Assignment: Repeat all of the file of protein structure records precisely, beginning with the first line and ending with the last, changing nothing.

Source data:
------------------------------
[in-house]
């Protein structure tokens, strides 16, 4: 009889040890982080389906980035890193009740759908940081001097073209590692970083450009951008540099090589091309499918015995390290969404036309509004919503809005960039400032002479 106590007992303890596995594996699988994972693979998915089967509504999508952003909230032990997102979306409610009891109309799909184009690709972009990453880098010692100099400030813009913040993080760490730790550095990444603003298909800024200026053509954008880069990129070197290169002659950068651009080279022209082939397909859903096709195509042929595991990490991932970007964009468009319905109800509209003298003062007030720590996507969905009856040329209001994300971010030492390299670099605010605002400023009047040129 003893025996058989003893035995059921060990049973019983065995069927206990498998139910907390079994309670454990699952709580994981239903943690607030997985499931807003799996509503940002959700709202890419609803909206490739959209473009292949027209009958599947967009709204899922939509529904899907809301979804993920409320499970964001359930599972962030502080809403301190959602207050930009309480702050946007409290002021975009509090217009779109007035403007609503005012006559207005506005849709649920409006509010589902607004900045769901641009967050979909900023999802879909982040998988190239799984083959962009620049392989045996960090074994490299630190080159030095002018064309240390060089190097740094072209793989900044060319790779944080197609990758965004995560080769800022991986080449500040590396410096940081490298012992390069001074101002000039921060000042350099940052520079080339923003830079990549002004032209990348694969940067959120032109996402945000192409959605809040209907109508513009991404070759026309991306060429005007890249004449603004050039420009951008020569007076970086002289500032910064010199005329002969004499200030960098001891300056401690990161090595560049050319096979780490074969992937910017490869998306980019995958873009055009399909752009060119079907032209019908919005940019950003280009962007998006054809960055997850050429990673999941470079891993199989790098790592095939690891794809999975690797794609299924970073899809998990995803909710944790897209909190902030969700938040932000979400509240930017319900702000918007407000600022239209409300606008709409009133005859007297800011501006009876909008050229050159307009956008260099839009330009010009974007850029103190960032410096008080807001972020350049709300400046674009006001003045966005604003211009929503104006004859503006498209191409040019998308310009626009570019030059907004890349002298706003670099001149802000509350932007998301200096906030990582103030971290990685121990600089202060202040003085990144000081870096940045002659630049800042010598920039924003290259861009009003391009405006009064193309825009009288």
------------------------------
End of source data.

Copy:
[in-house]
């Protein structure tokens, strides 16, 4: 009889040890982080389906980035890193009740759908940081001097073209590692970083450009951008540099090589091309499918015995390290969404036309509004919503809005960039400032002479 106590007992303890596995594996699988994972693979998915089967509504999508952003909230032990997102979306409610009891109309799909184009690709972009990453880098010692100099400030813009913040993080760490730790550095990444603003298909800024200026053509954008880069990129070197290169002659950068651009080279022209082939397909859903096709195509042929595991990490991932970007964009468009319905109800509209003298003062007030720590996507969905009856040329209001994300971010030492390299670099605010605002400023009047040129 003893025996058989003893035995059921060990049973019983065995069927206990498998139910907390079994309670454990699952709580994981239903943690607030997985499931807003799996509503940002959700709202890419609803909206490739959209473009292949027209009958599947967009709204899922939509529904899907809301979804993920409320499970964001359930599972962030502080809403301190959602207050930009309480702050946007409290002021975009509090217009779109007035403007609503005012006559207005506005849709649920409006509010589902607004900045769901641009967050979909900023999802879909982040998988190239799984083959962009620049392989045996960090074994490299630190080159030095002018064309240390060089190097740094072209793989900044060319790779944080197609990758965004995560080769800022991986080449500040590396410096940081490298012992390069001074101002000039921060000042350099940052520079080339923003830079990549002004032209990348694969940067959120032109996402945000192409959605809040209907109508513009991404070759026309991306060429005007890249004449603004050039420009951008020569007076970086002289500032910064010199005329002969004499200030960098001891300056401690990161090595560049050319096979780490074969992937910017490869998306980019995958873009055009399909752009060119079907032209019908919005940019950003280009962007998006054809960055997850050429990673999941470079891993199989790098790592095939690891794809999975690797794609299924970073899809998990995803909710944790897209909190902030969700938040932000979400509240930017319900702000918007407000600022239209409300606008709409009133005859007297800011501006009876909008050229050159307009956008260099839009330009010009974007850029103190960032410096008080807001972020350049709300400046674009006001003045966005604003211009929503104006004859503006498209191409040019998308310009626009570019030059907004890349002298706003670099001149802000509350932007998301200096906030990582103030971290990685121990600089202060202040003085990144000081870096940045002659630049800042010598920039924003290259861009009003391009405006009064193309825009009288």